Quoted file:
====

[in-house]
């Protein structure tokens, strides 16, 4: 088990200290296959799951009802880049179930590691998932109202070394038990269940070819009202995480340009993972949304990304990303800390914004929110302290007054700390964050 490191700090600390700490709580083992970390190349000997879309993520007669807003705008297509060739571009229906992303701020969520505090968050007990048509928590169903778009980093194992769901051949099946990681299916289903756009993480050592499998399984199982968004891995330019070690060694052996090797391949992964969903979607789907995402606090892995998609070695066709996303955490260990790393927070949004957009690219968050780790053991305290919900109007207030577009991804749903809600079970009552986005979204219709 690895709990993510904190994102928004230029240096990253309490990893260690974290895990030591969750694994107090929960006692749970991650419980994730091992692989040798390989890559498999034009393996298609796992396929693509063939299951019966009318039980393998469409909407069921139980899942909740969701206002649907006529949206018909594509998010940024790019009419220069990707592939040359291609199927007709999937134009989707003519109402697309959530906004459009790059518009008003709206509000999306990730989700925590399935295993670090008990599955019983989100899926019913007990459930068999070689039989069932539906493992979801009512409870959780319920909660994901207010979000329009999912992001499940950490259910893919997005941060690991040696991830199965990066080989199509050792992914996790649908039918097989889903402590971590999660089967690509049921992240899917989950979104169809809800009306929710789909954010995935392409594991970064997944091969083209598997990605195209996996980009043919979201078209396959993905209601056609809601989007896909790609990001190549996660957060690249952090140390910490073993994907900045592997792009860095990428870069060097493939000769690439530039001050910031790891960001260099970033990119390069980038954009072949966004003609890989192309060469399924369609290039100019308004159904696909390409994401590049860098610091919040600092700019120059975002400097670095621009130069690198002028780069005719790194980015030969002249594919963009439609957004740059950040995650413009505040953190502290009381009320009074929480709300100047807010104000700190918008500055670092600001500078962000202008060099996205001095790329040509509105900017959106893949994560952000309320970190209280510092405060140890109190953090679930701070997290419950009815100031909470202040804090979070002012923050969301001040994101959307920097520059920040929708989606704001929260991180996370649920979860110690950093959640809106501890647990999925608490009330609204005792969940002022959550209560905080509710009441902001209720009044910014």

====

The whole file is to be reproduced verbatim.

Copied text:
[in-house]
């Protein structure tokens, strides 16, 4: 088990200290296959799951009802880049179930590691998932109202070394038990269940070819009202995480340009993972949304990304990303800390914004929110302290007054700390964050 490191700090600390700490709580083992970390190349000997879309993520007669807003705008297509060739571009229906992303701020969520505090968050007990048509928590169903778009980093194992769901051949099946990681299916289903756009993480050592499998399984199982968004891995330019070690060694052996090797391949992964969903979607789907995402606090892995998609070695066709996303955490260990790393927070949004957009690219968050780790053991305290919900109007207030577009991804749903809600079970009552986005979204219709 690895709990993510904190994102928004230029240096990253309490990893260690974290895990030591969750694994107090929960006692749970991650419980994730091992692989040798390989890559498999034009393996298609796992396929693509063939299951019966009318039980393998469409909407069921139980899942909740969701206002649907006529949206018909594509998010940024790019009419220069990707592939040359291609199927007709999937134009989707003519109402697309959530906004459009790059518009008003709206509000999306990730989700925590399935295993670090008990599955019983989100899926019913007990459930068999070689039989069932539906493992979801009512409870959780319920909660994901207010979000329009999912992001499940950490259910893919997005941060690991040696991830199965990066080989199509050792992914996790649908039918097989889903402590971590999660089967690509049921992240899917989950979104169809809800009306929710789909954010995935392409594991970064997944091969083209598997990605195209996996980009043919979201078209396959993905209601056609809601989007896909790609990001190549996660957060690249952090140390910490073993994907900045592997792009860095990428870069060097493939000769690439530039001050910031790891960001260099970033990119390069980038954009072949966004003609890989192309060469399924369609290039100019308004159904696909390409994401590049860098610091919040600092700019120059975002400097670095621009130069690198002028780069005719790194980015030969002249594919963009439609957004740059950040995650413009505040953190502290009381009320009074929480709300100047807010104000700190918008500055670092600001500078962000202008060099996205001095790329040509509105900017959106893949994560952000309320970190209280510092405060140890109190953090679930701070997290419950009815100031909470202040804090979070002012923050969301001040994101959307920097520059920040929708989606704001929260991180996370649920979860110690950093959640809106501890647990999925608490009330609204005792969940002022959550209560905080509710009441902001209720009044910014």